Slavery was the biggest moral dilemma of their day. It is hard to imagine, now, that there was ever any question about the morality of holding people in bondage, but indeed there was. How the people of the day negotiated their prejudices and fears, their aspirations and their core beliefs, is now history. But for them it was immediate and unresolved, and required a courageous and audacious faith.
I wonder: what are the questions that require of us that same kind of commitment and faith? In 150 years, what will our descendants say about the challenges we faced and the choices we made?
*What will we do about the extreme gun violence in this country?
*How will we treat the poor and the elderly as we go forward?
*Will all families, regardless of sexual orientation, finally be accepted and affirmed, or will we allow discrimination to remain embedded in our national law?
*What will we do to stop the destruction of the earth?– will we allow ourselves to be slowed down by false science and a corporate reluctance to enact change, or will we do what needs to be done to save our planet, and our descendants?
These are our questions, and we are the shapers of history this time. It can feel overwhelming. But when it gets confusing and murky, as it always does, we have a deep well from which to draw. We can look to the cloud of witnesses that surround us and remember what they did. They found their clarity and their courage in their faith, and they modeled their actions on the radical love of Jesus. When they were unsure, they knelt together in prayer, and when they felt too weak to go it alone, they joined together to act. That’s what Christian community is all about. It may not seem like much, but it has been known to change the world.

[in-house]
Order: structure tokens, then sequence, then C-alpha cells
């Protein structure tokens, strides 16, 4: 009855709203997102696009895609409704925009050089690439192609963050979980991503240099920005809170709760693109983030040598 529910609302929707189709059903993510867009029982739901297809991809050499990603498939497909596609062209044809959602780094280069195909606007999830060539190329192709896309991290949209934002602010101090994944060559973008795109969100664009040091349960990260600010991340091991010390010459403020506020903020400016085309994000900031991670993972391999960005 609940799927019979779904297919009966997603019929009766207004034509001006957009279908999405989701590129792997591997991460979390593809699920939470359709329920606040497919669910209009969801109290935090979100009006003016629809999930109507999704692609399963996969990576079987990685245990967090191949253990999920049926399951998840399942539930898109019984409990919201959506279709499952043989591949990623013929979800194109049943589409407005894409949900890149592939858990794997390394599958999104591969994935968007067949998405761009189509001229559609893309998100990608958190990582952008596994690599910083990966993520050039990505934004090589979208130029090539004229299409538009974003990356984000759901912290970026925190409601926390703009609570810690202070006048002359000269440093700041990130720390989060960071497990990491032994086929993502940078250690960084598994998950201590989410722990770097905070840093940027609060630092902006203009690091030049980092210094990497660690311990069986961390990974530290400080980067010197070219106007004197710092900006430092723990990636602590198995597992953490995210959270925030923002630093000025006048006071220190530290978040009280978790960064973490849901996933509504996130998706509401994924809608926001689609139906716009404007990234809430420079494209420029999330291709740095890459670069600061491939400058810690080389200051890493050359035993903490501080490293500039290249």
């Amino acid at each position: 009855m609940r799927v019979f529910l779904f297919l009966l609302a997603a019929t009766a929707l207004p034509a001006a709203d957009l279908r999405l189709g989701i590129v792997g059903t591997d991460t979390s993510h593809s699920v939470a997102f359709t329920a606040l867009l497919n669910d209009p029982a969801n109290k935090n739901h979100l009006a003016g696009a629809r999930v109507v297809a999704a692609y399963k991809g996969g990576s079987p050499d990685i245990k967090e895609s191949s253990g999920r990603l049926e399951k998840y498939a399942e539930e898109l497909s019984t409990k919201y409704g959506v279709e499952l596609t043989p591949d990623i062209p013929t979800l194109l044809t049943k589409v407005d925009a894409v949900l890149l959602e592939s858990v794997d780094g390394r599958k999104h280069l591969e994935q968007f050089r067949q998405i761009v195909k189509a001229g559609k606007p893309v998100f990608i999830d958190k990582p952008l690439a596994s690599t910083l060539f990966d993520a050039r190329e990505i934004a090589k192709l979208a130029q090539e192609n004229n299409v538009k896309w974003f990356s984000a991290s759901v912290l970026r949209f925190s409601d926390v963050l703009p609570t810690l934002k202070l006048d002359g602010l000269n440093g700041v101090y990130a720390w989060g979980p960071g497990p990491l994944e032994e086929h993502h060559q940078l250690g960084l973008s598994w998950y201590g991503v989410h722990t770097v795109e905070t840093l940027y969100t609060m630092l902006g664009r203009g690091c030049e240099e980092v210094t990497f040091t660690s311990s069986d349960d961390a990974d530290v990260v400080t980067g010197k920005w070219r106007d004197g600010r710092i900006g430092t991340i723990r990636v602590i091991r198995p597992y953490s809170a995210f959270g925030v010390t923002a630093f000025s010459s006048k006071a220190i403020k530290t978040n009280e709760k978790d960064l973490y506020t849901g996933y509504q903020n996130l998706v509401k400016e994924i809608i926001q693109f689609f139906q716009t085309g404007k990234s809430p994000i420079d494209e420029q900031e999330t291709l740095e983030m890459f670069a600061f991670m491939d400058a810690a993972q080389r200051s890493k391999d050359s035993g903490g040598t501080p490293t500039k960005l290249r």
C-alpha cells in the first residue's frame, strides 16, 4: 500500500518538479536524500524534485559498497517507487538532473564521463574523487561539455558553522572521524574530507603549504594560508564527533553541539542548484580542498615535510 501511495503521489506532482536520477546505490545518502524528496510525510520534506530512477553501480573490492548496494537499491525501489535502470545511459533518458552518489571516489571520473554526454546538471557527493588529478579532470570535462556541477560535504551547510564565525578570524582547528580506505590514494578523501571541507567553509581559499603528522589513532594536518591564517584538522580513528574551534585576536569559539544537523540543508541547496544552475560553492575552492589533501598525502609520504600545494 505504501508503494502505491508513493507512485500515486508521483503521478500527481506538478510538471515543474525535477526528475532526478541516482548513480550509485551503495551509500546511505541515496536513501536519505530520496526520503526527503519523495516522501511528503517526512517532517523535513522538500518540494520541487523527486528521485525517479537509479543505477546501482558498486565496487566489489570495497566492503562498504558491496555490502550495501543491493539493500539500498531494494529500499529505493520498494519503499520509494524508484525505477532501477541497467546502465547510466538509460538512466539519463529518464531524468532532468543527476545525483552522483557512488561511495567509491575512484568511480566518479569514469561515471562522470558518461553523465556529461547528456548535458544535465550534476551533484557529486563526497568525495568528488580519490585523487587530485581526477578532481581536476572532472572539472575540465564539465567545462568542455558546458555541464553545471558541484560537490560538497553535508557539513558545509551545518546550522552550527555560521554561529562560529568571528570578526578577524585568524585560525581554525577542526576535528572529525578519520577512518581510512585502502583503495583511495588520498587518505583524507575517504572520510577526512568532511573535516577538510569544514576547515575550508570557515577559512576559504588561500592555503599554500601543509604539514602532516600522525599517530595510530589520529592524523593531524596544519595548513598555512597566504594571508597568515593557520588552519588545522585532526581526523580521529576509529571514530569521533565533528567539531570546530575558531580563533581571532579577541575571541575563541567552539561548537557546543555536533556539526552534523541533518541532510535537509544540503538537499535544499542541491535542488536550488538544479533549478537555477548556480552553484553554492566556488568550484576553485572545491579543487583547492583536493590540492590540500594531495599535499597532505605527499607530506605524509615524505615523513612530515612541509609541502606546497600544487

Thanks be to God.
Hi! My name is Angie . I’m so excited about meeting all of you this Sunday ~ check out page 7 for details…
There are many things written to help us greet a new year. They offer us opportunities for reflection and renewal, as we look ahead the unwritten pages of 2013. My favorite this year is a short prayer written by Rabbi David Wolpe. It is a simple blessing that sums up my hopes and prayers for myself, our community and our world. May it usher us into a year in which we grow ever more aware of God’s Presence radiating in and through our lives.
Happy New Year!
For the New Year:
May we believe deeply without despising difference;
hope extravagantly without being crushed by failure;
take our shortcomings seriously without being
discouraged by them;
do good for others without calculation.
And may we love: love without fear, love without
narrowness, love without limits.
Dear God, help our world to heal
and our hearts to grow.
Redwood City, CA
(Shared driveway with Smart & Final ~
We are at the far end of the second parking lot)